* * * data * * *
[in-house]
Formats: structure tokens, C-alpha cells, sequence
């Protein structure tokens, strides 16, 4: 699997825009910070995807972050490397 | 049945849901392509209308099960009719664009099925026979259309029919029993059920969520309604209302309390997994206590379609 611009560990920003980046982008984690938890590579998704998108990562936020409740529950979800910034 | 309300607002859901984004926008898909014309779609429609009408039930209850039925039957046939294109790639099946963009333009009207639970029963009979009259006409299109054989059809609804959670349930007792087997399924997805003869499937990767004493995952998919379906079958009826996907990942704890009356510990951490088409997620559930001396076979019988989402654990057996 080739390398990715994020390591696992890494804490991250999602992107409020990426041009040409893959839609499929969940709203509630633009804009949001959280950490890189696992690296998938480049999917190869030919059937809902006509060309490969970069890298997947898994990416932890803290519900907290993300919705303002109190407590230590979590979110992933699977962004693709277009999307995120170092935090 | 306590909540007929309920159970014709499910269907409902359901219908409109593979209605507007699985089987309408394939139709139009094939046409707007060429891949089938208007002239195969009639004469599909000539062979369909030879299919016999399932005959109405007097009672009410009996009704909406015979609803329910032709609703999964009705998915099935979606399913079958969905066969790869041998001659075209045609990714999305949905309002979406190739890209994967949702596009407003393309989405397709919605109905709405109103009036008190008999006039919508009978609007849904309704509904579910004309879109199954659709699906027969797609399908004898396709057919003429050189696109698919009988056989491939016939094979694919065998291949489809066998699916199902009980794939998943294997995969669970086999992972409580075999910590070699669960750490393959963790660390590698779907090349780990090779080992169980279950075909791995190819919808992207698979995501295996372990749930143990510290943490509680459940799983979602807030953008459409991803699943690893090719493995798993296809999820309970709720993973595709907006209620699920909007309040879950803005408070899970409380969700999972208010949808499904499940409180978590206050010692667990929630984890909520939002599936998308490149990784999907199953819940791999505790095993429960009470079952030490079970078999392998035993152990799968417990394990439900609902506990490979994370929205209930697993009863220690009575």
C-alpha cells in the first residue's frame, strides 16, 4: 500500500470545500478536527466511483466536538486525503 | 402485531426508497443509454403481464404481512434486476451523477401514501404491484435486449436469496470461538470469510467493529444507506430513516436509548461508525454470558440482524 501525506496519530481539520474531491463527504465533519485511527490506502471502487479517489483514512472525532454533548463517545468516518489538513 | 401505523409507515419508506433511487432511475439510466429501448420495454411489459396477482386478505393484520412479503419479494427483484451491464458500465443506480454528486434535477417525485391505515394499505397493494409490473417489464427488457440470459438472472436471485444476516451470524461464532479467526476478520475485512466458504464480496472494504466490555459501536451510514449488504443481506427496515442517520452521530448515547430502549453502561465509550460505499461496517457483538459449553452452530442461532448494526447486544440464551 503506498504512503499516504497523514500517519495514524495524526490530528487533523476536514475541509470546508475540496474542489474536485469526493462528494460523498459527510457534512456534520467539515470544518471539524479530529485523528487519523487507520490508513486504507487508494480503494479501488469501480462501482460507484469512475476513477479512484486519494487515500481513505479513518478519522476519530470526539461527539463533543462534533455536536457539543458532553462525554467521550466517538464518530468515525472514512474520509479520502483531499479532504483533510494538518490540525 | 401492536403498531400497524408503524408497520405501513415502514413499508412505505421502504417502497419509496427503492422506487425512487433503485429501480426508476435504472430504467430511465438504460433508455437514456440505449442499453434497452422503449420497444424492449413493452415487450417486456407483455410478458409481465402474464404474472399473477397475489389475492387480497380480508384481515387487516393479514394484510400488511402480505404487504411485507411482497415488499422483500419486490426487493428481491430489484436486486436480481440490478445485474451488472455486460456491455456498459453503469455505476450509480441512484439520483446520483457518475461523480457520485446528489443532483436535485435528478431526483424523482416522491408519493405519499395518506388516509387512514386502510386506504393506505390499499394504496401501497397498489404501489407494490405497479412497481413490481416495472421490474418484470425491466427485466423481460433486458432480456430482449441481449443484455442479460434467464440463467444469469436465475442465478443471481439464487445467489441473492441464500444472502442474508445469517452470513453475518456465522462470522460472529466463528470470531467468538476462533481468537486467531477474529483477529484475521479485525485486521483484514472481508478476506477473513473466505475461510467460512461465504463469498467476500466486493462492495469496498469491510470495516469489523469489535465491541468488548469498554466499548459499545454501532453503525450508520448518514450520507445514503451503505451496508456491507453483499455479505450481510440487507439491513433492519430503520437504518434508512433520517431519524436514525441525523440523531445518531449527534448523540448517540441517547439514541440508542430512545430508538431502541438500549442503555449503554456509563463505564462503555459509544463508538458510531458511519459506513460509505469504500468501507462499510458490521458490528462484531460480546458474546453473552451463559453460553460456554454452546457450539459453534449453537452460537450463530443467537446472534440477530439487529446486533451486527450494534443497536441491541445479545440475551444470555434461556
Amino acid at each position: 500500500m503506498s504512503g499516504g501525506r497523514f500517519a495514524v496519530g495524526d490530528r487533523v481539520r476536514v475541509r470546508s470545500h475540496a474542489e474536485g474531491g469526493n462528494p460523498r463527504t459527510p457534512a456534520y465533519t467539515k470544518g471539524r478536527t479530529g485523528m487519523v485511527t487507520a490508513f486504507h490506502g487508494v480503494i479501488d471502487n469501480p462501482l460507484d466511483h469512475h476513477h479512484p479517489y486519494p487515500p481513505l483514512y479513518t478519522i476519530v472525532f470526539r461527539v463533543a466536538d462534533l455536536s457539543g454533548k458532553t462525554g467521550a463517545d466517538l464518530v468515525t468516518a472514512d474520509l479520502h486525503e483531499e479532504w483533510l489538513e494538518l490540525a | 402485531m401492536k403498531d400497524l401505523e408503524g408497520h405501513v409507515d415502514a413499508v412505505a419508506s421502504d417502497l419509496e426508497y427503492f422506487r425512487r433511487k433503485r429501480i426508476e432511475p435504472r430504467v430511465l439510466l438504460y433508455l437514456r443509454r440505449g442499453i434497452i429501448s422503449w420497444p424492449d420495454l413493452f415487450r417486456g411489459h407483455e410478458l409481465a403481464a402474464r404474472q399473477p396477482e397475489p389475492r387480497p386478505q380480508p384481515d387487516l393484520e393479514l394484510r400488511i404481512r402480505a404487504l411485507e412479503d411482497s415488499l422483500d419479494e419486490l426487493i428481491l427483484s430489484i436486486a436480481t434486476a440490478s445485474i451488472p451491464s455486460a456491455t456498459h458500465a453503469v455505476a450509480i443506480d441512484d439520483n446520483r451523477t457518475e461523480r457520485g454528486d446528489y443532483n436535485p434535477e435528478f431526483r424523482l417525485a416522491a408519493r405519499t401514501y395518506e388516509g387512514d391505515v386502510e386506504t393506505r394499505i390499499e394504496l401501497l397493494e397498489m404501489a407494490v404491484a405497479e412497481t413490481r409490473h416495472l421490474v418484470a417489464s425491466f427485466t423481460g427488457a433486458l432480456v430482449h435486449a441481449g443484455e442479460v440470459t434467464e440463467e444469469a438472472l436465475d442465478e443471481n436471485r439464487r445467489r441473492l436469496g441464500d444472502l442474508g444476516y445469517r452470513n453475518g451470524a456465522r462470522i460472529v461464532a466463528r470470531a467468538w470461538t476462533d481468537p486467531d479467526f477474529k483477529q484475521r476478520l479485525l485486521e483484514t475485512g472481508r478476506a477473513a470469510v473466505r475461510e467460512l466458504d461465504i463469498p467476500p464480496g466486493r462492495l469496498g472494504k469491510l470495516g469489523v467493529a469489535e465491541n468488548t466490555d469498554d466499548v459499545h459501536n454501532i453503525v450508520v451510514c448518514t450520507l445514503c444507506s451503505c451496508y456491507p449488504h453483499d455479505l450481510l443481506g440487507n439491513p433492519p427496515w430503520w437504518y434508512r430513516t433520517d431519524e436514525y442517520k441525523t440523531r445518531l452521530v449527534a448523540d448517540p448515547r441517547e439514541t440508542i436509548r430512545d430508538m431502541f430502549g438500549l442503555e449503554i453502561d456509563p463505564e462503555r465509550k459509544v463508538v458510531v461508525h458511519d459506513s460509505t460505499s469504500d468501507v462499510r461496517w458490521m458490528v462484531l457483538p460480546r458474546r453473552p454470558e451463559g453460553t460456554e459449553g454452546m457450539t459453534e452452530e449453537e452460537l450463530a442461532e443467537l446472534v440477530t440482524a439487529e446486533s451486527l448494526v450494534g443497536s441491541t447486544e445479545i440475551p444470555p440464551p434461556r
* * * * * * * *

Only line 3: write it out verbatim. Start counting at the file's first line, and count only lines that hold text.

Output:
């Protein structure tokens, strides 16, 4: 699997825009910070995807972050490397 | 049945849901392509209308099960009719664009099925026979259309029919029993059920969520309604209302309390997994206590379609 611009560990920003980046982008984690938890590579998704998108990562936020409740529950979800910034 | 309300607002859901984004926008898909014309779609429609009408039930209850039925039957046939294109790639099946963009333009009207639970029963009979009259006409299109054989059809609804959670349930007792087997399924997805003869499937990767004493995952998919379906079958009826996907990942704890009356510990951490088409997620559930001396076979019988989402654990057996 080739390398990715994020390591696992890494804490991250999602992107409020990426041009040409893959839609499929969940709203509630633009804009949001959280950490890189696992690296998938480049999917190869030919059937809902006509060309490969970069890298997947898994990416932890803290519900907290993300919705303002109190407590230590979590979110992933699977962004693709277009999307995120170092935090 | 306590909540007929309920159970014709499910269907409902359901219908409109593979209605507007699985089987309408394939139709139009094939046409707007060429891949089938208007002239195969009639004469599909000539062979369909030879299919016999399932005959109405007097009672009410009996009704909406015979609803329910032709609703999964009705998915099935979606399913079958969905066969790869041998001659075209045609990714999305949905309002979406190739890209994967949702596009407003393309989405397709919605109905709405109103009036008190008999006039919508009978609007849904309704509904579910004309879109199954659709699906027969797609399908004898396709057919003429050189696109698919009988056989491939016939094979694919065998291949489809066998699916199902009980794939998943294997995969669970086999992972409580075999910590070699669960750490393959963790660390590698779907090349780990090779080992169980279950075909791995190819919808992207698979995501295996372990749930143990510290943490509680459940799983979602807030953008459409991803699943690893090719493995798993296809999820309970709720993973595709907006209620699920909007309040879950803005408070899970409380969700999972208010949808499904499940409180978590206050010692667990929630984890909520939002599936998308490149990784999907199953819940791999505790095993429960009470079952030490079970078999392998035993152990799968417990394990439900609902506990490979994370929205209930697993009863220690009575």